The newest resolution has been released,
March 2014: Single-gender classrooms would improve the quality of education in American public schools.
While there are no terms of art in March’s resolution, there are a lot of terms that require interpretation. The words are simple by definition, but are not simple placed in the context of the topic. Here are some of the questions you should ask yourself in defining the terms of the debate:
Does this mean single-gender schools or single-gender classrooms within co-ed schools?
improve the quality
What constitutes an improvement? To prove the resolution true do you have to show an overall, holistic improvement? or if you show improvement in one area is that sufficient to vote Pro? If Con proves a negative effect of single-gender classrooms does that negate independent improvements that Pro proves?
What qualities are we looking at improving? long term effect or short term educational advancements? cultural education? core subjects? extracurricular education?
How do you measure those qualities? testing? anecdotal evidence? qualitative measurements? a balance of quantitative and qualitative measurements?
What type of education? math? reading? social skills? physical education?
American educational standards, culture, and population are important, but studies from other countries can be introduced if you can prove similarities between culture and population.
Private schools already have single-gender classrooms. Check out California’s pilot program in Is Single-Gender Schooling Viable in the Public Sector? Lessons from California’s Pilot Program. “This report provides a good background and review of the literature with a broad assessment of where research stands on the controversy. It covers a pilot program in California, the nation’s biggest pilot project, a project that was subsequently shut down. This report presents the findings of a three-year case study of an experiment of single-gender schools with the public sector. It provides a thorough analysis of the topic and examines future directions for single gender school reform program. Amanda Datnow et al., 2001.” (NEA)
But there are a few question to ask yourself that are not implicit in the resolution.
What is the reason for wanting single-gender classrooms? What is the “why” behind this policy change?
Not only should you know the context of American education, but realize that any policy is targeting a problem. Good cases on both sides will explain to the judge what the root concerns are being addressed with single-gender classrooms or maintaining the status quo. For example, the article The Evidence Suggests Otherwise: The Truth About Boys and Girls talks about the disparities between girls and boys in context of education overall.
“The real story is not bad news about boys doing worse; it’s good news about girls doing better. In fact, with a few exceptions, American boys are scoring higher and achieving more than they ever have before. But girls have just improved their performance on some measures even faster. As a result, girls have narrowed or even closed some academic gaps that previously favored boys, while other long-standing gaps that favored girls have widened, leading to the belief that boys are falling behind. There’s no doubt that some groups of boys—particularly Hispanic and black boys and boys from low-income homes—are in real trouble. But the predominant issues for them are race and class, not gender. Closing racial and economic gaps would help poor and minority boys more than closing gender gaps, and focusing on gender gaps may distract attention from the bigger problems facing these youngsters. The hysteria about boys is partly a matter of perspective. While most of society has finally embraced the idea of equality for women, the idea that women might actually surpass men in some areas (even as they remain behind in others) seems hard for many people to swallow. Thus, boys are routinely characterized as ‘falling behind’ even as they improve in absolute terms.” Sara Mead, Education Sector (2006) (NEA).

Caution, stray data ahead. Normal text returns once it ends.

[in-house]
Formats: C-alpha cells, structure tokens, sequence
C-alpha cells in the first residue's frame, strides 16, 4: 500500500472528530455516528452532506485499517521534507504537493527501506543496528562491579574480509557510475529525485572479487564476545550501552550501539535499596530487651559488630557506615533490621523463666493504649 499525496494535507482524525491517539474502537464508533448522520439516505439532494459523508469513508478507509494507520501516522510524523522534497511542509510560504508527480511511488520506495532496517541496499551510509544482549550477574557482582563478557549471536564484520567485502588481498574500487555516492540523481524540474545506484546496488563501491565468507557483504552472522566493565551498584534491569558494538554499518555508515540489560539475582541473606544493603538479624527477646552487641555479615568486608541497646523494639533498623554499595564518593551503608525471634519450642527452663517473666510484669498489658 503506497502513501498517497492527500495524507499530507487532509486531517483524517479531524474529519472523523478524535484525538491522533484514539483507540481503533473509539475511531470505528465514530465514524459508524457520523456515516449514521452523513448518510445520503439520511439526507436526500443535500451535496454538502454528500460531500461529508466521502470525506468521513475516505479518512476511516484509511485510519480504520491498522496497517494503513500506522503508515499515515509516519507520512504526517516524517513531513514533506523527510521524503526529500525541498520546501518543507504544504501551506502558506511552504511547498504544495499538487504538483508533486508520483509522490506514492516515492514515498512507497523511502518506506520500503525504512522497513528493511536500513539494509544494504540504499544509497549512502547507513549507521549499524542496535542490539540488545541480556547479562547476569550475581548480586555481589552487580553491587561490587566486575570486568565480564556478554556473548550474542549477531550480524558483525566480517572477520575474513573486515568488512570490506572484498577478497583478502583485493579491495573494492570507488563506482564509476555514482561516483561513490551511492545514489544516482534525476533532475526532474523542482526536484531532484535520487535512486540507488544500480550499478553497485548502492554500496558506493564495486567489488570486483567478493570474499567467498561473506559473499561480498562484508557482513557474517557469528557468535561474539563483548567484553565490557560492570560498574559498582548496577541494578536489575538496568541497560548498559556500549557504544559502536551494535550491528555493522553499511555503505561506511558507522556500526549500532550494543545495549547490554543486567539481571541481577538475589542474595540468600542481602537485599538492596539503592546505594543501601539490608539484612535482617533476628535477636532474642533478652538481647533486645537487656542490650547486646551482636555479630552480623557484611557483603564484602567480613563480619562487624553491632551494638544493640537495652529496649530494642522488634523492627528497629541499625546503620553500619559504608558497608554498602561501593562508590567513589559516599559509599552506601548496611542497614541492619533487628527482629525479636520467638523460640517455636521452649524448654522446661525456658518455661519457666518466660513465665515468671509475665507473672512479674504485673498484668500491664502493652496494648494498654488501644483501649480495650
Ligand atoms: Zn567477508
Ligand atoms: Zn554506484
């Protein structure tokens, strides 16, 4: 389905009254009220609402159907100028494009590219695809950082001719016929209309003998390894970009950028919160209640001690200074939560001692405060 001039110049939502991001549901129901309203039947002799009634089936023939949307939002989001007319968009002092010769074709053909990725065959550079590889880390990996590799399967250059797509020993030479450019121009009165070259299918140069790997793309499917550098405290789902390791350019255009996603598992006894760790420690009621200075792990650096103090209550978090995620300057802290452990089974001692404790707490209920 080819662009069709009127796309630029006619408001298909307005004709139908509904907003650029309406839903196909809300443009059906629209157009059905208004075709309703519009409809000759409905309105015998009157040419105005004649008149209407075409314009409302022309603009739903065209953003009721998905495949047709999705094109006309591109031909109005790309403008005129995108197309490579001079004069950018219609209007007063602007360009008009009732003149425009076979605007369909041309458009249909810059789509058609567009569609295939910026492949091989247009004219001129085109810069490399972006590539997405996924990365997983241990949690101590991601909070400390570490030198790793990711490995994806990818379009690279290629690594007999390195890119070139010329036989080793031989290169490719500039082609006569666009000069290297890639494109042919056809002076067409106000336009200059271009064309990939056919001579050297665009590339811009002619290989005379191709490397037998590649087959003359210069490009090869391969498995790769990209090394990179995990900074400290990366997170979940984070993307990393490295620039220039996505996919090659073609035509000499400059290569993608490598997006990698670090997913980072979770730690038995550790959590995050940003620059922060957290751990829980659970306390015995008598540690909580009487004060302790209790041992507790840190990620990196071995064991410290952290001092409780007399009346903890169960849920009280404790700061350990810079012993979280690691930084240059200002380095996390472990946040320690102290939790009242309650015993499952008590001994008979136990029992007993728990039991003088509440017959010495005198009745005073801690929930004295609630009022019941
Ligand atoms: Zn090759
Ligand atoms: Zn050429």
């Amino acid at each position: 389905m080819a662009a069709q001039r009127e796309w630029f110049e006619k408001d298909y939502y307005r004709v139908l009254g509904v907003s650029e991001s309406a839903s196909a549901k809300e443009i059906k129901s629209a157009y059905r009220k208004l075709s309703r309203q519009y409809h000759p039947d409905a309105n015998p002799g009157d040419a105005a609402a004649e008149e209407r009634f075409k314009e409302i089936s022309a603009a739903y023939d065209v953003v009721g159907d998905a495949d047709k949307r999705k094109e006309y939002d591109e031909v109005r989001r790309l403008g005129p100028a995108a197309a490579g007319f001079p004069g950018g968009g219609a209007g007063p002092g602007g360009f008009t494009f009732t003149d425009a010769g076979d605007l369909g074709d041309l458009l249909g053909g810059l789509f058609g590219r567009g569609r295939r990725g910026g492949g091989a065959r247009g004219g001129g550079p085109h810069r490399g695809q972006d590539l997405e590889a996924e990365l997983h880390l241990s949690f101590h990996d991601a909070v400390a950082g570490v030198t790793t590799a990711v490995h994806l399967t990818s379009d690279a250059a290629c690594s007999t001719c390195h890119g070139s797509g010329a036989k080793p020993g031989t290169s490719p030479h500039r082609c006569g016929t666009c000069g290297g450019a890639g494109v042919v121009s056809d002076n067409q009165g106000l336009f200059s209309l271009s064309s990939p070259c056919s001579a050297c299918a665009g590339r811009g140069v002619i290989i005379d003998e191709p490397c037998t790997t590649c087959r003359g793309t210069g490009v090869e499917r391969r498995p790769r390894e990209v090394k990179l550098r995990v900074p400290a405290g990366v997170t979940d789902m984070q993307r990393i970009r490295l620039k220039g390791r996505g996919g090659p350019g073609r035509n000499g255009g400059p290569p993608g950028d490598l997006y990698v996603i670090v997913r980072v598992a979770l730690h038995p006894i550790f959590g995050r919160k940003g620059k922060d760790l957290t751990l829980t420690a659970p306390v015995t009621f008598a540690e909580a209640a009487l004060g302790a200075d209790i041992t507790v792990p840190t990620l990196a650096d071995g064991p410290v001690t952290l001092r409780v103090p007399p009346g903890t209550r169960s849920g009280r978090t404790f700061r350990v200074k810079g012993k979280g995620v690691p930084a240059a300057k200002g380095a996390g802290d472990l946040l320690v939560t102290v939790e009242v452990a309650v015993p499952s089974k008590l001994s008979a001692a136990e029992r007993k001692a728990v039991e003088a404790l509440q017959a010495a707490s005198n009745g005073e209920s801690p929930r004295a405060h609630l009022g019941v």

The Con can target root problems and argue the Pro’s policy does not address these problems; Con could even propose alternative reforms without making a counterplan in order to illustrate the failure of single-gender policies to change the root problem being discussed.
What assumptions are behind the resolution? Could I run a kritik?
“The kritik argues that there is a harm created by the assumption created or used by the other side. The harm may stem from the resolution or the approach used by the opposition. The kritik attacks as untenable and destructive one of the assumptions behind the opposition’s position. While this approach appears similar in intent to a disadvantage it differs in two ways: it looks at core assumptions whereas disadvantages most often look at policy implications, and the kritik tries not to assume the burdens (e.g., uniqueness, threshold) of a disadvantage.” (William Bennett).
This Public Forum resolution is also ripe for a kritik, an argument often used in Policy debate that can be adapted to Public Forum for some resolutions. Because of the gendered language of the resolution and the language that will be used in the debate, the Con has the opportunity to argue against the gendered language through a feminist kritik or a queer kritik. In our modern society that recognizing the gender and sexuality spectrum, there could be very interesting and effective Con cases (depending on the political views of your region) that hinge on debating the binary gender assumption of the resolution. Think about it!